CONCORD, N.H. -- Freshman Gov. Maggie Hassan has renewed her call for New Hampshire to compete with Massachusetts by legalizing a casino.

Hassan, a Democrat, told lawmakers on Thursday during her first State of the State speech that she hoped a special commission's work over the summer and fall developing regulations for a casino addressed concerns about the state's ability to oversee one.

"Instead of funding Massachusetts' needs, let's take this opportunity to invest in New Hampshire's priorities and help grow New Hampshire's economy," she said.

Her call came on a day when the state Senate voted to hold onto a bill to authorize licensing two casinos to see what the House does with the bill she mentioned in her speech. The House has repeatedly rejected casinos, most recently last May, when it killed a Senate bill that authorized one casino that she also supported. The new House bill contains extensive regulations for a casino and authority to license one casino with up to 5,000 video slot machines and 150 table games.

Hassan also praised Senate leaders for a bipartisan agreement announced just before her speech to expand Medicaid to an estimated 49,000 poor adults in the state by using federal funds to pay for private insurance. Hassan said providing access to health care will improve the lives of thousands of people.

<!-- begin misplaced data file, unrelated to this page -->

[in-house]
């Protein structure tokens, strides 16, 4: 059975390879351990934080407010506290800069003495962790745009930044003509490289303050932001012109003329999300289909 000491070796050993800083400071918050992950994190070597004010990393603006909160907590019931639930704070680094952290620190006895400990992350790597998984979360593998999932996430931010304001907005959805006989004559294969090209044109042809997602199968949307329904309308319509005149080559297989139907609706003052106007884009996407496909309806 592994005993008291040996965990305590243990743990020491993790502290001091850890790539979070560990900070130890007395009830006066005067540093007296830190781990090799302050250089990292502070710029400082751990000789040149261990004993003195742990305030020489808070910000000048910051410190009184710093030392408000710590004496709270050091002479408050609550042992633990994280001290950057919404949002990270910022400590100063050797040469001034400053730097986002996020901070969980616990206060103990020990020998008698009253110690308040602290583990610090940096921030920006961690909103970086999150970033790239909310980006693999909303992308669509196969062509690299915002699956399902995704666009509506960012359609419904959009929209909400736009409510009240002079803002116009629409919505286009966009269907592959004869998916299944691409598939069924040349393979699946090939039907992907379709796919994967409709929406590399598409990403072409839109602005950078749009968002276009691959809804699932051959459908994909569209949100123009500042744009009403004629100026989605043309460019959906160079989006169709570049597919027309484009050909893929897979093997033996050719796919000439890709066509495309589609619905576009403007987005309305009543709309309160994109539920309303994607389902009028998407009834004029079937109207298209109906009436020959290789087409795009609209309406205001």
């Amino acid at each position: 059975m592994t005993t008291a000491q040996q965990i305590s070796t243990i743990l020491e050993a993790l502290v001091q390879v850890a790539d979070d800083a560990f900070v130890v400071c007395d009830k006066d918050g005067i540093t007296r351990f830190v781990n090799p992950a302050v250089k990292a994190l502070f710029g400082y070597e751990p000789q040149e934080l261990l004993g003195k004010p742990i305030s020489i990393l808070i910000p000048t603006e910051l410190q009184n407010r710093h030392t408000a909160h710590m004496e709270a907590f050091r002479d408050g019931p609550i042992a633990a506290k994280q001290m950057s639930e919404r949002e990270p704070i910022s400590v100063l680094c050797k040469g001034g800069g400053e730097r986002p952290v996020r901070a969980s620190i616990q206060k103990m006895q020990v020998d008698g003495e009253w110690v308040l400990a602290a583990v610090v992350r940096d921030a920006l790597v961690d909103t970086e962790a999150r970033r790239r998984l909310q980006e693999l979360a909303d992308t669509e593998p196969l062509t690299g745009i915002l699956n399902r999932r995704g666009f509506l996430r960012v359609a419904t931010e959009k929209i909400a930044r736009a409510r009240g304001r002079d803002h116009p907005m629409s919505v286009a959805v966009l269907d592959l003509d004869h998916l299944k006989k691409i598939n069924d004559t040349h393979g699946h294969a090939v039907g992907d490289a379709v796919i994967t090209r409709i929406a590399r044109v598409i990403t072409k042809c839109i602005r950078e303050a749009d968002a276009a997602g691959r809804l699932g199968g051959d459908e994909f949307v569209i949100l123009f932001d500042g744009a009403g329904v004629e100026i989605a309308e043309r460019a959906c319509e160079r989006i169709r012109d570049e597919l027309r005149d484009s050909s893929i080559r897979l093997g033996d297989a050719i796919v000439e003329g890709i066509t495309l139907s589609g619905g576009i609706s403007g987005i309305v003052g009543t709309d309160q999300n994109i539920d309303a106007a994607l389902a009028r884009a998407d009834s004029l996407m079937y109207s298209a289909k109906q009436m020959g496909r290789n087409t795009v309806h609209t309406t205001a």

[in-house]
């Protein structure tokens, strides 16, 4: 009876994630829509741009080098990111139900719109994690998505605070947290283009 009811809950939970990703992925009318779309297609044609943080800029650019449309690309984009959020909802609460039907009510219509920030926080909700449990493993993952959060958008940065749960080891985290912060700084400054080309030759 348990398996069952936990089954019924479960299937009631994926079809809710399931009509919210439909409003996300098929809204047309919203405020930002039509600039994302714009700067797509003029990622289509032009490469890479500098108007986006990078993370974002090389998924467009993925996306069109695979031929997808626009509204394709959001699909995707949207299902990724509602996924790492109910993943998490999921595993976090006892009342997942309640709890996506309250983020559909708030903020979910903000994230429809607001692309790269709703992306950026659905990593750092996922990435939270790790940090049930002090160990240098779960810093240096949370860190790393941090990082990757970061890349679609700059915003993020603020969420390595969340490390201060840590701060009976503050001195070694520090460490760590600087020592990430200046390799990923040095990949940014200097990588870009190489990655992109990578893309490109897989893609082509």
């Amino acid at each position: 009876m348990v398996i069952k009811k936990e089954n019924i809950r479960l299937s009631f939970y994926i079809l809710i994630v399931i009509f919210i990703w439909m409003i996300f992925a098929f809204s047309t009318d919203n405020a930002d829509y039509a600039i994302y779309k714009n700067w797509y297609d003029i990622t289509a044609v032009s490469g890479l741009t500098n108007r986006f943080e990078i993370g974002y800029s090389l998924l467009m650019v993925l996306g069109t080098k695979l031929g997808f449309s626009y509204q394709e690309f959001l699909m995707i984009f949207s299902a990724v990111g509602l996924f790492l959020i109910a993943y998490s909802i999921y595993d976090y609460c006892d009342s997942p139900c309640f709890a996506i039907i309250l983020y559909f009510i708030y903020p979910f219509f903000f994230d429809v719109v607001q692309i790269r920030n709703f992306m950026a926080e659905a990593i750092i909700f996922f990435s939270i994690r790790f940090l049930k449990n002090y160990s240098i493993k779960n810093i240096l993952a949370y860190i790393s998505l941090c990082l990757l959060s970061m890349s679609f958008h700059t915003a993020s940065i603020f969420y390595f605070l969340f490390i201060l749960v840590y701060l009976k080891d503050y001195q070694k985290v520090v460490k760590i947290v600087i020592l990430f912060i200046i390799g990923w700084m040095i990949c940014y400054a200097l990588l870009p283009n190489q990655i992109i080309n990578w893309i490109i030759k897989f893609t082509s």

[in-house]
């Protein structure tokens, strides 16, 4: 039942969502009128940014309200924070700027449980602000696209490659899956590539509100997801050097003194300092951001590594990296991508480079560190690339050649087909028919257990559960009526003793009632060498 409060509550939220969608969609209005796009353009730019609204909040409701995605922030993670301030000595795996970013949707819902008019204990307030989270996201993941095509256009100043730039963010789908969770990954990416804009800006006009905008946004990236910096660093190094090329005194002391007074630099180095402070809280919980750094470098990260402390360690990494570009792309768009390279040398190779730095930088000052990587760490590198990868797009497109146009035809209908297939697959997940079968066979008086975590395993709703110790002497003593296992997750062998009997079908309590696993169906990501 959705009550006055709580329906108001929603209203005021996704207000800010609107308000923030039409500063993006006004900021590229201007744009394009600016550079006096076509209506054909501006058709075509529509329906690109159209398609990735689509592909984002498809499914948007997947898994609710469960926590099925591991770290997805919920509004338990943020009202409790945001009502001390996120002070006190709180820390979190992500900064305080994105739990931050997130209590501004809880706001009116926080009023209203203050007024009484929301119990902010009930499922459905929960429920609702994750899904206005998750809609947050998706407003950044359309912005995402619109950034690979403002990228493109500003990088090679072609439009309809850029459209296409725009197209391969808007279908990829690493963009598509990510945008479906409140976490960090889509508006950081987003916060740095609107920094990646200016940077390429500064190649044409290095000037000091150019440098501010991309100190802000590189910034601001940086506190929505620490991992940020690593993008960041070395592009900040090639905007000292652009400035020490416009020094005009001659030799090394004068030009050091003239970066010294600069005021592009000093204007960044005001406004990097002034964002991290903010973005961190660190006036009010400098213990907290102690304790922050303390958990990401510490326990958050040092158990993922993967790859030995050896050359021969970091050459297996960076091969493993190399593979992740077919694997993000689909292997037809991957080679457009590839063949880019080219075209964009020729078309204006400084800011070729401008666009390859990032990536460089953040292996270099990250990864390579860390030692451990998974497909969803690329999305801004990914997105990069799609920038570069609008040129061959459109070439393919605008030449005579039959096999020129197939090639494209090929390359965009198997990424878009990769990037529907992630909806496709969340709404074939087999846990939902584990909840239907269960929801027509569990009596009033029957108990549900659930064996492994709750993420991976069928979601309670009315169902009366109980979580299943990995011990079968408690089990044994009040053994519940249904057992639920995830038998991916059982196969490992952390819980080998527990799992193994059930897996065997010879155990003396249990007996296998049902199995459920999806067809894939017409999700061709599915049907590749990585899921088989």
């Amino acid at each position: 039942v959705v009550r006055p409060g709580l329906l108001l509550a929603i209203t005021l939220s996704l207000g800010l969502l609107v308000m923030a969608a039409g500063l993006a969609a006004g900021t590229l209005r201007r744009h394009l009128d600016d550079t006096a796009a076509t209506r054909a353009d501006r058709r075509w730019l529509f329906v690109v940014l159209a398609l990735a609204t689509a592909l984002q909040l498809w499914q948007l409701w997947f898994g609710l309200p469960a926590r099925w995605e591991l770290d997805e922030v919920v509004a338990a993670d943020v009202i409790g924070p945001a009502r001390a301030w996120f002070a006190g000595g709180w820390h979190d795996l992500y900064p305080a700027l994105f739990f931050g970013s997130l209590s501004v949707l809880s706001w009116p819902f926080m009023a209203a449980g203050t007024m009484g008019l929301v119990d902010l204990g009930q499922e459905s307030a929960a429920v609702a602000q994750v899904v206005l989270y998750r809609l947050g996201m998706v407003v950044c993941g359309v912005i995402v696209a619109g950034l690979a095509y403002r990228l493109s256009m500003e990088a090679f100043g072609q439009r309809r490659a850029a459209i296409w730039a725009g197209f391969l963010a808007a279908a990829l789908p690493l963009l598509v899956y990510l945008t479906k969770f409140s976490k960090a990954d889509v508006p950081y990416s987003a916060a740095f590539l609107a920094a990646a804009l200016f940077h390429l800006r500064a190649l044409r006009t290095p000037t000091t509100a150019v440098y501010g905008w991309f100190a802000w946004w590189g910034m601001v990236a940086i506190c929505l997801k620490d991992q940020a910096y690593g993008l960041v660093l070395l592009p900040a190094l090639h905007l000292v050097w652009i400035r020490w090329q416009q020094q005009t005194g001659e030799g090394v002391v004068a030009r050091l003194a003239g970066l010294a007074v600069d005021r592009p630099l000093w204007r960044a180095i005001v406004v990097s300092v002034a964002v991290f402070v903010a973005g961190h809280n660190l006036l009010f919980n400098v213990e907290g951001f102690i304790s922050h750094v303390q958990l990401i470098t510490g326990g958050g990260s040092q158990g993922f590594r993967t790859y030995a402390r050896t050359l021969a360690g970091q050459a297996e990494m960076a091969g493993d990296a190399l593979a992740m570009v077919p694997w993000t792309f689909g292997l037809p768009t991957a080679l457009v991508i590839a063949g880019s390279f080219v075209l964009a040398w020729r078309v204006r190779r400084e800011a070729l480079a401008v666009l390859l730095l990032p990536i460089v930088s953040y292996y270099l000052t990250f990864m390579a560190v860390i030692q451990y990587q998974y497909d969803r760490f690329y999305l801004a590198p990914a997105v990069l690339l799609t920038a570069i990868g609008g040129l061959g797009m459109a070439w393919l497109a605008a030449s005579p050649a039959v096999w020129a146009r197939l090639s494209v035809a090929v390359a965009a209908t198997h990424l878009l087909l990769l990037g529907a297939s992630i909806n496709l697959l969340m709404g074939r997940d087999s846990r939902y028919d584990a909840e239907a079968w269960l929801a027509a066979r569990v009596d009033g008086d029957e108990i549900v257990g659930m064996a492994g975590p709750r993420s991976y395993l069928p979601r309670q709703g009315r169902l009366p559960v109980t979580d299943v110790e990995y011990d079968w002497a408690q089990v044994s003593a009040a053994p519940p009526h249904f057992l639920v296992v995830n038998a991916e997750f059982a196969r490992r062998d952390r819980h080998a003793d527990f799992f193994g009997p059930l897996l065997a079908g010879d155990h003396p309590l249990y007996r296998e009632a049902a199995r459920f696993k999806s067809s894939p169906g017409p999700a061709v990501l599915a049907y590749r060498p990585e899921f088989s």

"With today's positive step forward, it's clear that we can work through this together and help working people access critical health coverage," she said.

The agreement is the result of weeks of private negotiations after efforts to expand Medicaid failed at a special session in November.

The Republican-led Senate has insisted on using federal Medicaid funds to pay for private insurance through an existing state program or through the federal insurance marketplace. The House last month passed a new plan similar to one the Senate rejected in November.

Hassan and the Democratic-led House had argued last year that the Senate's timeline to move adults into the marketplace and off the state's new managed care system didn't allow enough time for new insurers to offer plans through the exchange. The two also differed on whether enrollment in Medicaid should end when the federal subsidy is reduced starting in 2017.

Few details were released Thursday about the bipartisan deal. But Senate President Chuck Morse said it sets a firm deadline of June 30, 2015, to get necessary federal waivers to implement it or it ends and the program ends in three years when federal funding drops below 100 percent unless lawmakers vote to reauthorize it.

Hassan said capturing the federal funding will advance the effort to respond to gaps in the state's mental health system. Similarly, she said, the funding would help with treatment for substance and alcohol abuse.

Hassan took a jab at federal lawmakers for not being able to achieve similar bipartisan agreements.

"I like to say that, in New Hampshire, we do democracy better than anyplace else," she said. "In the past year, we have proven this to be true despite our status as one of the few states with a Legislature split between the parties."

Senate Republican Leader Jeb Bradley agreed: "This isn't Washington. People can find a way to agree."